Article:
by Eric Amador - amador at kmulaw.com - 26 September, 1999
The conversion is relatively easy; maybe a 4-hour job if you go slow. The car’s steering benefits greatly from the change, in my opinion. There may be someone on the list, or a junkyard owner, who would gladly give you his or her manual rack in exchange for your power steering (PS) components. Also, I know of at least one junkyards (Sports Imports in LA’s San Fernando Valley) that has been known to offer you the manual rack in an even exchange for your power components, and to do the swap itself for maybe $50 more. Consult the Enthusiast’s Manual for photographs and to verify all details and ascertain all torque values, then note my warning at the end of this article. Here goes:
Put the front of the car up on ramps, not jackstands, to hold the wheels straight. Remove the PS fluid reservoir. It’s held on with a few 10-mm screws and you need to drain its contents by detaching the far end of its hose. Loosen and remove the PS belt by loosening the bolts securing the PS pump to its brackets and swinging the pump toward the engine. Disconnect the small electrical connector attached to the pump, that comes from the front of the engine’s head. Tie the now-dangling wire to the engine’s head with a tie wrap.
Remove the PS pump by removing its remaining mounting bolts. Drain any fluid as you disconnect it from the hoses that connect it to the PS rack. Remove the PS pump mounting bracket from the engine by removing its mounting screws. You must use a mallet and block of wood to slide the bracket’s mounting sleeve to one side (it moves in only one direction; I can’t remember which) to get at one of the mounting screws.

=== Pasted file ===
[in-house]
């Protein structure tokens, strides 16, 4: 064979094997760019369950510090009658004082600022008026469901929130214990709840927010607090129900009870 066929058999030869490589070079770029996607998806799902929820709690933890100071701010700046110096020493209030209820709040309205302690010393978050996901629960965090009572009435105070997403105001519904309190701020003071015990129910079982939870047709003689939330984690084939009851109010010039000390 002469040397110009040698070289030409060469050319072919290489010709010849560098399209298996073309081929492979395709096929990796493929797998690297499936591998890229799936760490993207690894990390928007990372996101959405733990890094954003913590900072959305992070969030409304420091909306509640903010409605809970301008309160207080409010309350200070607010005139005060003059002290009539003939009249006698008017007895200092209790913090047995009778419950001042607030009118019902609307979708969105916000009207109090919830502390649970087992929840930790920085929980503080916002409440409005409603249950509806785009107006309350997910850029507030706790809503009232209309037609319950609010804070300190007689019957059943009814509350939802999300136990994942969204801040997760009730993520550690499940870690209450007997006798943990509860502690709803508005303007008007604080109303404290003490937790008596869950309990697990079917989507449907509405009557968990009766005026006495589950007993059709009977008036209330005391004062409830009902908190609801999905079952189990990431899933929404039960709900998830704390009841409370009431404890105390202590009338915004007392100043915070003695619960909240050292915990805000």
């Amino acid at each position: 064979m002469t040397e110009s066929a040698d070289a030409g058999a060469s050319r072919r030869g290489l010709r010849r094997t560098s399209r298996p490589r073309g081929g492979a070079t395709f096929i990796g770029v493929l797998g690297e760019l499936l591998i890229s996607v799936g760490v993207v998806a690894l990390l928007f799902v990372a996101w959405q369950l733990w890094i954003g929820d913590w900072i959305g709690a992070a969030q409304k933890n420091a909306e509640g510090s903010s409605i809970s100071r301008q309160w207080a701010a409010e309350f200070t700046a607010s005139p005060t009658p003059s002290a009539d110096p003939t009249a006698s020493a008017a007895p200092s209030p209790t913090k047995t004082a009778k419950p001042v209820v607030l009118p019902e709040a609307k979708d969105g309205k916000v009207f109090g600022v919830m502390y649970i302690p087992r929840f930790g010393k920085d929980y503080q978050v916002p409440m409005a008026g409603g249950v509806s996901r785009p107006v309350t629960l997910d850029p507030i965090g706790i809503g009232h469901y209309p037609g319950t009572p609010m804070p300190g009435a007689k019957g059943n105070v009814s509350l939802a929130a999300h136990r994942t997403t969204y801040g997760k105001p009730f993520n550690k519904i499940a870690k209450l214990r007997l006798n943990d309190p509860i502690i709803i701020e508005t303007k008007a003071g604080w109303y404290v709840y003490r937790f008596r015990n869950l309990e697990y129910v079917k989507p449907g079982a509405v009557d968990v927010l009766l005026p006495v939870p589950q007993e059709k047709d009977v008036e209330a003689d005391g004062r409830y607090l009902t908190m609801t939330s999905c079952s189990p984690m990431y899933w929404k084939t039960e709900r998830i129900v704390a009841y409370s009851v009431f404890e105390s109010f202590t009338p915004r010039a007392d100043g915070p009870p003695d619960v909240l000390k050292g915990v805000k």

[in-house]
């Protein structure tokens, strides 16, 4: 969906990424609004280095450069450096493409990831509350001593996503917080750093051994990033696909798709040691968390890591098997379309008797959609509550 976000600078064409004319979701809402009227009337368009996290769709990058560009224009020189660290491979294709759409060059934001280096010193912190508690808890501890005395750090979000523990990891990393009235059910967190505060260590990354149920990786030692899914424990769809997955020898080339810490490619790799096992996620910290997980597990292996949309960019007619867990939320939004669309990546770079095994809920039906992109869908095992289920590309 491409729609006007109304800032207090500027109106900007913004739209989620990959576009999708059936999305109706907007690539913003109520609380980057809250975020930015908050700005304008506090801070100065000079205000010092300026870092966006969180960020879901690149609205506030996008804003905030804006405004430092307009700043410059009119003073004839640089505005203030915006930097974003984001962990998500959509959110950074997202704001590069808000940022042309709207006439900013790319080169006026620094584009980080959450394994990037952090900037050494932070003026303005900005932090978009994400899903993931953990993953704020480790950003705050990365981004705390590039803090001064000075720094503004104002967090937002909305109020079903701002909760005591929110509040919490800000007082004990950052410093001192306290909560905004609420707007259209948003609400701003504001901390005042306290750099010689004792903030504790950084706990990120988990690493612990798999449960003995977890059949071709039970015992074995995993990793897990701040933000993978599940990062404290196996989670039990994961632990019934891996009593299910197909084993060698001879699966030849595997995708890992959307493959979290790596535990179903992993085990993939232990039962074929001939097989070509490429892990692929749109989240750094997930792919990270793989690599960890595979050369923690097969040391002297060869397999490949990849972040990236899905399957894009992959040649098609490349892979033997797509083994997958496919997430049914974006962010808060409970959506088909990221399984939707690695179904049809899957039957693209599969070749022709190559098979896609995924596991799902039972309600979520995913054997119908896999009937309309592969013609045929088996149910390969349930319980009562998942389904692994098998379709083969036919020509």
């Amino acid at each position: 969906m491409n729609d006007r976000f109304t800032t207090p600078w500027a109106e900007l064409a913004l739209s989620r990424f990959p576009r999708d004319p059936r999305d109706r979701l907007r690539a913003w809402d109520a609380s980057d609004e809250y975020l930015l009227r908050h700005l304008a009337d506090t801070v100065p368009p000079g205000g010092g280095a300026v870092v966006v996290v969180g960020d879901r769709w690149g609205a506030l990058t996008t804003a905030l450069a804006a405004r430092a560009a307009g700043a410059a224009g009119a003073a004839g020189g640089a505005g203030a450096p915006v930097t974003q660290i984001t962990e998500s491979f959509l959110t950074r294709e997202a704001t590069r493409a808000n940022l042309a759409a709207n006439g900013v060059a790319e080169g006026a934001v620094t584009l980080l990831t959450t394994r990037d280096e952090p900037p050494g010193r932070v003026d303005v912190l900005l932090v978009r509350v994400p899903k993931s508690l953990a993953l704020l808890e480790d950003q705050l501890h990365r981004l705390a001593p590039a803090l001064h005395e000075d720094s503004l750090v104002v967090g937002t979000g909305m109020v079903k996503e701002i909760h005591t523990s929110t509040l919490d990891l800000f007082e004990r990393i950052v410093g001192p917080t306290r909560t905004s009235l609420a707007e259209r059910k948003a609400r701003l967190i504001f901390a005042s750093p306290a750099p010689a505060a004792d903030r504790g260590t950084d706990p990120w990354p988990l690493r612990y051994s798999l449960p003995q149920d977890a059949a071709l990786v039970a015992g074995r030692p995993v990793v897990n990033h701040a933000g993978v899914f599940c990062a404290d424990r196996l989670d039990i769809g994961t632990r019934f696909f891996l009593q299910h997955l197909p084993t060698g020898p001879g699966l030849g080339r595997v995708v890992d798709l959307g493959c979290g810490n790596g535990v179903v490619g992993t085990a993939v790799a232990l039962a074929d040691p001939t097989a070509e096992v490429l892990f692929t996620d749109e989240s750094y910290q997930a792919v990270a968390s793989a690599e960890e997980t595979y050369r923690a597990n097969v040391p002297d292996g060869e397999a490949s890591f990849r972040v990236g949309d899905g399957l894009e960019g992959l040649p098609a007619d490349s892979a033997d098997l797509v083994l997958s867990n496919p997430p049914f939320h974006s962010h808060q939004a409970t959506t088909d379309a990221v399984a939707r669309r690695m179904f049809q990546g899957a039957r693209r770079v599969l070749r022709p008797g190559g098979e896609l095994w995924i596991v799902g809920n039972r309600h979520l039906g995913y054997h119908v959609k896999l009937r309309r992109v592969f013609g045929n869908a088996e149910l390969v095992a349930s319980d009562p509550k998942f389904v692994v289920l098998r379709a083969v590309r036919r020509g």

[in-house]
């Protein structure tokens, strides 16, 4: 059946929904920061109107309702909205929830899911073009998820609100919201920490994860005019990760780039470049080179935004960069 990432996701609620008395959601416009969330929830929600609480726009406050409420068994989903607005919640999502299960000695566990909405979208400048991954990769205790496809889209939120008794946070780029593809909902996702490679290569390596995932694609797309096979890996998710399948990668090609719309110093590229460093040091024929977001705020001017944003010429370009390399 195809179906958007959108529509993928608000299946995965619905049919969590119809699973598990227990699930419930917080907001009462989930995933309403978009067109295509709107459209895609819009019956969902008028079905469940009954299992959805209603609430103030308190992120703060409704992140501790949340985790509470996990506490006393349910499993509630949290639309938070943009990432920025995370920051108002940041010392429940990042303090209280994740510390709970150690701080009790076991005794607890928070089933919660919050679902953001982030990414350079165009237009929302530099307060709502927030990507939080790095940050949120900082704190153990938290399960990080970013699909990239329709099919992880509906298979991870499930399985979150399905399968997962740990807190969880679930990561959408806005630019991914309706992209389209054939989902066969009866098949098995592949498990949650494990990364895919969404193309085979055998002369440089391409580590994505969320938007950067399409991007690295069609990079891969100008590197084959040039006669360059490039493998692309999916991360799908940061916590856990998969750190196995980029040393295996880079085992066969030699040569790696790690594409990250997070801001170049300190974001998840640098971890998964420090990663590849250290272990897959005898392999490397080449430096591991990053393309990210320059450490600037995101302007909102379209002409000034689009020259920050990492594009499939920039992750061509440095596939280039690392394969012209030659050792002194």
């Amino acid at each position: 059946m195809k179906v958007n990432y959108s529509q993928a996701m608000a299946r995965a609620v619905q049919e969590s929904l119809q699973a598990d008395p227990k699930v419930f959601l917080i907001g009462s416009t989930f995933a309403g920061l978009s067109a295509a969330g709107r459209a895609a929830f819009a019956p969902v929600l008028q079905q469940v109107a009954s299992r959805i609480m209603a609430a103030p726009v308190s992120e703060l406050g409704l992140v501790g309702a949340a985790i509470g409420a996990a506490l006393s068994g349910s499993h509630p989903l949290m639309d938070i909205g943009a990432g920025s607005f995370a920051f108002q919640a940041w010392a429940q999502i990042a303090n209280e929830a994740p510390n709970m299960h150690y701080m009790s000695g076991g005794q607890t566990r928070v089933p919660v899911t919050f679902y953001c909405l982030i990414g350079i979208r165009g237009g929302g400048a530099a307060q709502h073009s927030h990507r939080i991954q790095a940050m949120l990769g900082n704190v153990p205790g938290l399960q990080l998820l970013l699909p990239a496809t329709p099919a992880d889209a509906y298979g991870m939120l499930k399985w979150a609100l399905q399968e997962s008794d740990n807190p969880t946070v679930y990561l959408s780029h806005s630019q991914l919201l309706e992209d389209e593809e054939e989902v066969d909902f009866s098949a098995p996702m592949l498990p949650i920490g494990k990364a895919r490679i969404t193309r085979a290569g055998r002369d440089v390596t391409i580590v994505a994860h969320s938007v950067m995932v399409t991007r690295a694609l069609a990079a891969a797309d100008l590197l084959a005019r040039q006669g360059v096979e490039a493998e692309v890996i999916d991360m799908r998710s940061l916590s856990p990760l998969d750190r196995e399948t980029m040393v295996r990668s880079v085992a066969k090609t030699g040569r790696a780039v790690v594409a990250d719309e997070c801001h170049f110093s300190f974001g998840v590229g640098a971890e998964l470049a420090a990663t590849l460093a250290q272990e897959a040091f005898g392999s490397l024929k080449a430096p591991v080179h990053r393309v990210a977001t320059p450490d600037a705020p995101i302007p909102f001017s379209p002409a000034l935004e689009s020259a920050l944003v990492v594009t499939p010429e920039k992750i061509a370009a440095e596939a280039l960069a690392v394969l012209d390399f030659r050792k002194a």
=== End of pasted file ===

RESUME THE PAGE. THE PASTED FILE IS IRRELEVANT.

Disconnect and drain the metal PS fluid tubes that feed the rack. Carefully snake them from out of the car’s "mouth." Detach the steering tie rods. You have a choice here, between unscrewing each tie rod in the middle and removing it from the corresponding wheel hub. On one side I removed the cotter pin from the steering knuckle at the wheel hub, inverted the castellated nut, and beat the knuckle out of the hub with a hammer. On the other end I unscrewed the inner tie rod from the outer tie rod.
Remove the rack by removing its four mounting screws and loosening the attachment to the steering column, right above the universal joint. (BTW, you’re swapping U-joints so your manual rack’s U-joint will accompany the rack—this fact dispels the fatuous suggestion that your PS U-joint mightn’t be up to the job of turning a manual rack.) Note how the U-joint lines up with a white dot painted on the column. Wipe away any grease covering the white mark (this mark denotes "straight-ahead" on the steering wheel).
Install the manual rack, using new cotter pins to replace any pins that you removed, and doing your best to make the tie rods of equal length. Installing the manual rack entails simply screwing in all of five screws (the four mounting screws and the one on the steering column), in addition to installing the tie rod ends.
If you have air conditioning (AC), buy the OEM idler pulley and belt that Mazda sells (sorry, I don’t have the part number, but from Roebuck they used to run maybe $80) and install the new pulley’s bracket where the PS pump was. Place the new belt over the crank pulley, the AC compressor pulley, and the idler pulley, then put appropriate tension on the pulley (maybe ½" deflection).
Get the front end (toe-in/toe-out) aligned immediately. Your car won’t steer right until you do and it could be extremely dangerous to drive it in that condition. It will also wear the tires unevenly. You perform this job at your own risk.